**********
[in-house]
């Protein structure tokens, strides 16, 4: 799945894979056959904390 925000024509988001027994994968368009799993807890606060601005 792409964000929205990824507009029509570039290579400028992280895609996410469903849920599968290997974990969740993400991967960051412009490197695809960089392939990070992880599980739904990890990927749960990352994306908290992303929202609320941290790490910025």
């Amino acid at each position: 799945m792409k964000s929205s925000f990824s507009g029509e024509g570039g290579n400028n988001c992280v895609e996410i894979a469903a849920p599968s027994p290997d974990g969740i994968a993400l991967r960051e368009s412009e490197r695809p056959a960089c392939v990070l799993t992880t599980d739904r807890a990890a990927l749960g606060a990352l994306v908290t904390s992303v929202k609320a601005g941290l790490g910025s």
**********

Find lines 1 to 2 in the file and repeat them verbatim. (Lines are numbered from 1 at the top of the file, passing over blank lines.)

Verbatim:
[in-house]
């Protein structure tokens, strides 16, 4: 799945894979056959904390 925000024509988001027994994968368009799993807890606060601005 792409964000929205990824507009029509570039290579400028992280895609996410469903849920599968290997974990969740993400991967960051412009490197695809960089392939990070992880599980739904990890990927749960990352994306908290992303929202609320941290790490910025």